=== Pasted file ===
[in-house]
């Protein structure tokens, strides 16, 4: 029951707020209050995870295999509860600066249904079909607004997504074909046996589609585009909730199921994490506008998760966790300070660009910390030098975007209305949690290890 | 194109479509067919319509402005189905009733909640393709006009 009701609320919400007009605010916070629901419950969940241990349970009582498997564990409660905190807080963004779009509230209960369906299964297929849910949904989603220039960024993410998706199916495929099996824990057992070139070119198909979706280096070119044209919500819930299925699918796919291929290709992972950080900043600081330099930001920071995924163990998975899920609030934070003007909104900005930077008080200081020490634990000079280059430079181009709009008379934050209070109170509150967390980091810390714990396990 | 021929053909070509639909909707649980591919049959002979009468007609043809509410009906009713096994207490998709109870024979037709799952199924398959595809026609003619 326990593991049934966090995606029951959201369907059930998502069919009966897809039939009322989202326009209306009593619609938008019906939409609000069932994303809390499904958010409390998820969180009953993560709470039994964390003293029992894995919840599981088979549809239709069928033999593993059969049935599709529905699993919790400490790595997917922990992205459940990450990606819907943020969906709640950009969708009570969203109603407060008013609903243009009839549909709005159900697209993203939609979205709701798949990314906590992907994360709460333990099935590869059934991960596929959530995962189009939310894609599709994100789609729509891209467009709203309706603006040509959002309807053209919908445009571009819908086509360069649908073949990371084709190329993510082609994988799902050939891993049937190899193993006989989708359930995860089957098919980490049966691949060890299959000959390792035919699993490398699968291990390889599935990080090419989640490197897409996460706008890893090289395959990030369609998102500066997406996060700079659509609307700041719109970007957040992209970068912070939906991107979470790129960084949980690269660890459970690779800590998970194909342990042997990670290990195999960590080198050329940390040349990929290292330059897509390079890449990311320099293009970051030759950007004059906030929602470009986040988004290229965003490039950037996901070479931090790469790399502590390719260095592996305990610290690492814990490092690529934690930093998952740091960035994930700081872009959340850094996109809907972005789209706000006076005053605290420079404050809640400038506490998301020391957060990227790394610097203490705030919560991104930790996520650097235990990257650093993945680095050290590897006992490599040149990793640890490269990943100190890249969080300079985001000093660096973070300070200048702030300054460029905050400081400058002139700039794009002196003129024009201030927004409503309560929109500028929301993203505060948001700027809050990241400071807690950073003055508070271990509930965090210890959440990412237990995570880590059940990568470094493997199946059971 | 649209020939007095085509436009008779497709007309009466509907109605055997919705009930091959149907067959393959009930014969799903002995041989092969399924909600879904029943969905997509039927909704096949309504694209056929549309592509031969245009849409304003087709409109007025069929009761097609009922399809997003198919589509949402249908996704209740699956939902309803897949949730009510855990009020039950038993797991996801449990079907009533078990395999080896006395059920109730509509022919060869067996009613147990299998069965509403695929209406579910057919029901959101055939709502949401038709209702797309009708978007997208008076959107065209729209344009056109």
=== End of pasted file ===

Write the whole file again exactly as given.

[in-house]
């Protein structure tokens, strides 16, 4: 029951707020209050995870295999509860600066249904079909607004997504074909046996589609585009909730199921994490506008998760966790300070660009910390030098975007209305949690290890 | 194109479509067919319509402005189905009733909640393709006009 009701609320919400007009605010916070629901419950969940241990349970009582498997564990409660905190807080963004779009509230209960369906299964297929849910949904989603220039960024993410998706199916495929099996824990057992070139070119198909979706280096070119044209919500819930299925699918796919291929290709992972950080900043600081330099930001920071995924163990998975899920609030934070003007909104900005930077008080200081020490634990000079280059430079181009709009008379934050209070109170509150967390980091810390714990396990 | 021929053909070509639909909707649980591919049959002979009468007609043809509410009906009713096994207490998709109870024979037709799952199924398959595809026609003619 326990593991049934966090995606029951959201369907059930998502069919009966897809039939009322989202326009209306009593619609938008019906939409609000069932994303809390499904958010409390998820969180009953993560709470039994964390003293029992894995919840599981088979549809239709069928033999593993059969049935599709529905699993919790400490790595997917922990992205459940990450990606819907943020969906709640950009969708009570969203109603407060008013609903243009009839549909709005159900697209993203939609979205709701798949990314906590992907994360709460333990099935590869059934991960596929959530995962189009939310894609599709994100789609729509891209467009709203309706603006040509959002309807053209919908445009571009819908086509360069649908073949990371084709190329993510082609994988799902050939891993049937190899193993006989989708359930995860089957098919980490049966691949060890299959000959390792035919699993490398699968291990390889599935990080090419989640490197897409996460706008890893090289395959990030369609998102500066997406996060700079659509609307700041719109970007957040992209970068912070939906991107979470790129960084949980690269660890459970690779800590998970194909342990042997990670290990195999960590080198050329940390040349990929290292330059897509390079890449990311320099293009970051030759950007004059906030929602470009986040988004290229965003490039950037996901070479931090790469790399502590390719260095592996305990610290690492814990490092690529934690930093998952740091960035994930700081872009959340850094996109809907972005789209706000006076005053605290420079404050809640400038506490998301020391957060990227790394610097203490705030919560991104930790996520650097235990990257650093993945680095050290590897006992490599040149990793640890490269990943100190890249969080300079985001000093660096973070300070200048702030300054460029905050400081400058002139700039794009002196003129024009201030927004409503309560929109500028929301993203505060948001700027809050990241400071807690950073003055508070271990509930965090210890959440990412237990995570880590059940990568470094493997199946059971 | 649209020939007095085509436009008779497709007309009466509907109605055997919705009930091959149907067959393959009930014969799903002995041989092969399924909600879904029943969905997509039927909704096949309504694209056929549309592509031969245009849409304003087709409109007025069929009761097609009922399809997003198919589509949402249908996704209740699956939902309803897949949730009510855990009020039950038993797991996801449990079907009533078990395999080896006395059920109730509509022919060869067996009613147990299998069965509403695929209406579910057919029901959101055939709502949401038709209702797309009708978007997208008076959107065209729209344009056109």